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Nicotine Tob Res. 2018 Jan 2. doi: 10.1093/ntr/ntx271. [Epub ahead of print]

Psychometric evaluation of the Patient-Reported Outcomes Measurement Information System (PROMIS) Nicotine Dependence Item Bank for use with electronic cigarettes.

Author information

Department of Psychology, Oberlin College, Oberlin, OH.
Department of Psychiatry, Yale School of Medicine, New Haven, CT.
Institute for Health Promotion & Disease Prevention Research, University of Southern California, MC, Los Angeles, CA.
Penn State Tobacco Center of Regulatory Science, Penn State University, College of Medicine, Hershey, PA.
Health Sector, Westat, Rockville, Maryland.
Tobacco Control Research Branch, Behavioral Research Program, Division of Cancer Control and Population Sciences, National Cancer Institute, Rockville, MD.



Psychometrically sound measures of e-cigarette dependence are lacking.


We modified the PROMIS Nicotine Dependence Item Banks for use with e-cigarettes and evaluated the psychometrics of the 22-, 8- and 4-item adapted versions. 1009 adults who reported using e-cigarettes at least weekly completed an anonymous survey in Summer 2016 (50.2% male, 77.1% White, mean age 35.81 [10.71], 66.4% daily e-cigarette users, 72.6% current cigarette smokers). Psychometric analyses included confirmatory factor analysis, internal consistency, measurement invariance, examination of mean-level differences, convergent validity, and test-criterion relationships with e-cigarette use outcomes.


All PROMIS-E versions had confirmable, internally consistent latent structures that were scalar invariant by sex, race, e-cigarette use (non-daily/daily), e-liquid nicotine content (no/yes), and current cigarette smoking status (no/yes). Daily e-cigarette users, nicotine e-liquid users, and cigarette smokers reported being more dependent on e-cigarettes than their counterparts. All PROMIS-E versions correlated strongly with one another, evidenced convergent validity with the Penn State E-cigarette Dependence Index and time to first e-cigarette use in the morning, and evidenced test-criterion relationships with vaping frequency, e-liquid nicotine concentration, and e-cigarette quit attempts. Similar results were observed when analyses were conducted within subsamples of exclusive e-cigarette users and duals-users of cigarettes and e-cigarettes.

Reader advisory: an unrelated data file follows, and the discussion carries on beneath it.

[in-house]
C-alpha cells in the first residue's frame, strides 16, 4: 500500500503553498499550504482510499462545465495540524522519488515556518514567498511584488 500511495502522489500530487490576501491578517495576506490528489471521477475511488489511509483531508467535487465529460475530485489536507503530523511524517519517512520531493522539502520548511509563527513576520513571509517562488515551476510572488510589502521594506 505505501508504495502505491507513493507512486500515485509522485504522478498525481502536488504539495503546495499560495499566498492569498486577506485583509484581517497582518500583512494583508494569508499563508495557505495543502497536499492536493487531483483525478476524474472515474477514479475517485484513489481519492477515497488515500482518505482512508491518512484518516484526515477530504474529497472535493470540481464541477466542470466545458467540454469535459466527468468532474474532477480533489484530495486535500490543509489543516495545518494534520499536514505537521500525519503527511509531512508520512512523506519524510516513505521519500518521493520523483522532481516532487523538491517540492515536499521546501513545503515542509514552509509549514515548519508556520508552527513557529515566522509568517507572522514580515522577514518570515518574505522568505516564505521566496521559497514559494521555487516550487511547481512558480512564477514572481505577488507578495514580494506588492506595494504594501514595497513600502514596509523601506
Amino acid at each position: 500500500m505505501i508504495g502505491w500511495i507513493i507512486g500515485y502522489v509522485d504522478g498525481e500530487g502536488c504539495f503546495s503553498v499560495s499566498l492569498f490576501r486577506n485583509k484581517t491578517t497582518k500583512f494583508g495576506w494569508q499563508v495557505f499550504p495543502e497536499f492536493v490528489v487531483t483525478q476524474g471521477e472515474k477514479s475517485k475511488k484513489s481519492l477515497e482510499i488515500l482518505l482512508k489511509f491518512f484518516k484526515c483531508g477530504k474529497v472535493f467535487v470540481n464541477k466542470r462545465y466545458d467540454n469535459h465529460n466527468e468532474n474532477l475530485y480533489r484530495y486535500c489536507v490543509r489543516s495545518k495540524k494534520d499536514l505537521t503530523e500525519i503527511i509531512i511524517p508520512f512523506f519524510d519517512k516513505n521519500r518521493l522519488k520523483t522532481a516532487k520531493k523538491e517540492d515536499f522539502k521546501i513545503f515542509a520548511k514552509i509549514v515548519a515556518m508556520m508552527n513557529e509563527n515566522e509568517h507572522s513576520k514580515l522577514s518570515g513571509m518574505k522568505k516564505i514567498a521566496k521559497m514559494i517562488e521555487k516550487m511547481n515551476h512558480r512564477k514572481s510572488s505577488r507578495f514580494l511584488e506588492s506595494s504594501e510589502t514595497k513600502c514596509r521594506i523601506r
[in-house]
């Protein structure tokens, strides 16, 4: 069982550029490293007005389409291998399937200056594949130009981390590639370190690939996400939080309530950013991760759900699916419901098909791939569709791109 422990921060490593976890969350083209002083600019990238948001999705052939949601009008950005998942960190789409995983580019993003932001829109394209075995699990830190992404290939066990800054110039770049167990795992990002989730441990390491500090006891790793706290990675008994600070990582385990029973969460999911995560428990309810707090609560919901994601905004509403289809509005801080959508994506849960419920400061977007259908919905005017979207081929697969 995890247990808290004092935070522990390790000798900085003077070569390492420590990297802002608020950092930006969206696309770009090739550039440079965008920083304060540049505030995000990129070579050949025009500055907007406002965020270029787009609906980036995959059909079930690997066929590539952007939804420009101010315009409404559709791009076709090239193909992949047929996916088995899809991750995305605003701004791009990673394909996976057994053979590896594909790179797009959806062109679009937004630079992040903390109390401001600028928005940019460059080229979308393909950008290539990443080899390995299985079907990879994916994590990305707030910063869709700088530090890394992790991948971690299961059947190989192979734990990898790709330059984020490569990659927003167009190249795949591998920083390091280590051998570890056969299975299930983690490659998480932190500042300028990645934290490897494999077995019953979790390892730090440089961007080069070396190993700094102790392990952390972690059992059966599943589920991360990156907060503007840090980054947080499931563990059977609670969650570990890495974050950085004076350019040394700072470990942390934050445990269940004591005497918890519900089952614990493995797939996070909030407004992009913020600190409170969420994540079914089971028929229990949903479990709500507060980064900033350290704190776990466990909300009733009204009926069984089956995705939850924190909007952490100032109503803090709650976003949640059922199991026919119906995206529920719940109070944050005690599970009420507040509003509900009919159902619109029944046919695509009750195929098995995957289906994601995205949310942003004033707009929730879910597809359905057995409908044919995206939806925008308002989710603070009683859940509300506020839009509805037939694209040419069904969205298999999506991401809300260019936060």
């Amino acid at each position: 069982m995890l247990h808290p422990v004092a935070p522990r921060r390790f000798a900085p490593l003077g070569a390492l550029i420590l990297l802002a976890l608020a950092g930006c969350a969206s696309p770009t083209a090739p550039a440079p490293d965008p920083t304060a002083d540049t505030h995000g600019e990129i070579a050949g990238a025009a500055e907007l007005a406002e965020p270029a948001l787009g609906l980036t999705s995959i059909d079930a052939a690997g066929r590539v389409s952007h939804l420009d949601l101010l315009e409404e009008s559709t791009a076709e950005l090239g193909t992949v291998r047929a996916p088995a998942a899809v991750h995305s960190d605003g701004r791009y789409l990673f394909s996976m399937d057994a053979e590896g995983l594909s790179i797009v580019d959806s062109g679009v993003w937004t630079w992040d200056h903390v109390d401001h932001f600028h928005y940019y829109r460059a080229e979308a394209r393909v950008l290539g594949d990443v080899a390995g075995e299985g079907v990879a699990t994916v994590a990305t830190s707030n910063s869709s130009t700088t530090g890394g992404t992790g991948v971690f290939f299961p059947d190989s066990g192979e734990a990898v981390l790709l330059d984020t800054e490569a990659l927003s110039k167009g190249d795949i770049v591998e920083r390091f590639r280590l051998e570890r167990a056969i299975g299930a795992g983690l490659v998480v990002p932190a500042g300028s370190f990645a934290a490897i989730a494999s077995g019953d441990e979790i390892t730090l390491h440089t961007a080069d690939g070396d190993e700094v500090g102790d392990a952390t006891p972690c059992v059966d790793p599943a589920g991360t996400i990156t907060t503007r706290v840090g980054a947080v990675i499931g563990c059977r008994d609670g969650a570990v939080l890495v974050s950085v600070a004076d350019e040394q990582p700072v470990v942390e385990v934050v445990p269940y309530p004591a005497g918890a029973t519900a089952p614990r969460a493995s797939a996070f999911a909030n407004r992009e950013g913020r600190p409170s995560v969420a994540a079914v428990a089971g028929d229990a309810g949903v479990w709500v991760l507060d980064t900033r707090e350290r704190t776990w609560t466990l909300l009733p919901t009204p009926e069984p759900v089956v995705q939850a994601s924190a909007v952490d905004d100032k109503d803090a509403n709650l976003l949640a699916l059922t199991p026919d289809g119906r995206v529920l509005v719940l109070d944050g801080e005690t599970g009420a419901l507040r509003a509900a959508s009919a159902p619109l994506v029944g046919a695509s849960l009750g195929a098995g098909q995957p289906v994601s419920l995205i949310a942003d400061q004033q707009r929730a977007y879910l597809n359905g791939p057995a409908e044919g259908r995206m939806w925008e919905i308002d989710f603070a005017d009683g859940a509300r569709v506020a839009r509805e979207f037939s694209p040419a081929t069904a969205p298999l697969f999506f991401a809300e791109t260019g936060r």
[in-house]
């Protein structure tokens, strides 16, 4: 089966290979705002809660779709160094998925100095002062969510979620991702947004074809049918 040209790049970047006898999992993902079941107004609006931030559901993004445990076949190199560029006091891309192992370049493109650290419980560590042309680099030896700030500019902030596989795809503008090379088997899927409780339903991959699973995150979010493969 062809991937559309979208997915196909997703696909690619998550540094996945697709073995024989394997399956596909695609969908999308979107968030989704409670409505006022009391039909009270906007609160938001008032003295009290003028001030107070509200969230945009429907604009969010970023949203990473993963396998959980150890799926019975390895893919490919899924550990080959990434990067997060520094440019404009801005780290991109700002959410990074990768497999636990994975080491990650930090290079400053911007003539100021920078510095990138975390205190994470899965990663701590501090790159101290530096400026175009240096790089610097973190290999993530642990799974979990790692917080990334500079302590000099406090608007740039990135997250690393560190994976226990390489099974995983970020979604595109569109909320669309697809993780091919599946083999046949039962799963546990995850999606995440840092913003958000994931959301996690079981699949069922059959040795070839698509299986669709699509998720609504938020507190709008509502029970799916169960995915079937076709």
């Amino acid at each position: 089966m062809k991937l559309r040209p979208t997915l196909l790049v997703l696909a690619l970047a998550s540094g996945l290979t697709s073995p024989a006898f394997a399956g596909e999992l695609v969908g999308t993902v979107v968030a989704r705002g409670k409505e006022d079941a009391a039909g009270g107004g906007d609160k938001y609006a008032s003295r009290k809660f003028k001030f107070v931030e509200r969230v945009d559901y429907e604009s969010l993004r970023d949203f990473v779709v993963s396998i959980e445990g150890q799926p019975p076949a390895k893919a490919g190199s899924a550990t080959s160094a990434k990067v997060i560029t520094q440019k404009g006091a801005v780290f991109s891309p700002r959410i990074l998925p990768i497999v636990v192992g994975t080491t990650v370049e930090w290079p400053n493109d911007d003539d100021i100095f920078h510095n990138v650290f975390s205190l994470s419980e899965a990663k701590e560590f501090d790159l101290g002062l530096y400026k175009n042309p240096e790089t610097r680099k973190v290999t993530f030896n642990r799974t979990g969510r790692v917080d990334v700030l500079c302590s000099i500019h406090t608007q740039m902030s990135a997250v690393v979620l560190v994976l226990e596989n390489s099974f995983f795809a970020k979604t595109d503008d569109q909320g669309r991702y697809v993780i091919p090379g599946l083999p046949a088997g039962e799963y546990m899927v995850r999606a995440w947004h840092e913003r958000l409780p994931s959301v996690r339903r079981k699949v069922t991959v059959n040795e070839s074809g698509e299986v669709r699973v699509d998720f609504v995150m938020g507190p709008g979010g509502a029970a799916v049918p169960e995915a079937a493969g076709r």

Each PROMIS-E version evidenced strong psychometric properties for assessing e-cigarette dependence in adults who either use e-cigarette exclusively or who are dual-users of cigarettes and e-cigarettes. However, results indicated little benefit of the longer versions over the 4-item PROMIS-E, which provides an efficient assessment of e-cigarette dependence.


The availability of the novel, psychometrically sound PROMIS-E can further research on a wide range of questions related to e-cigarette use and dependence. In addition, the overlap between the PROMIS-E and the original PROMIS that was developed for assessing nicotine dependence to cigarettes provides consistency within the field.


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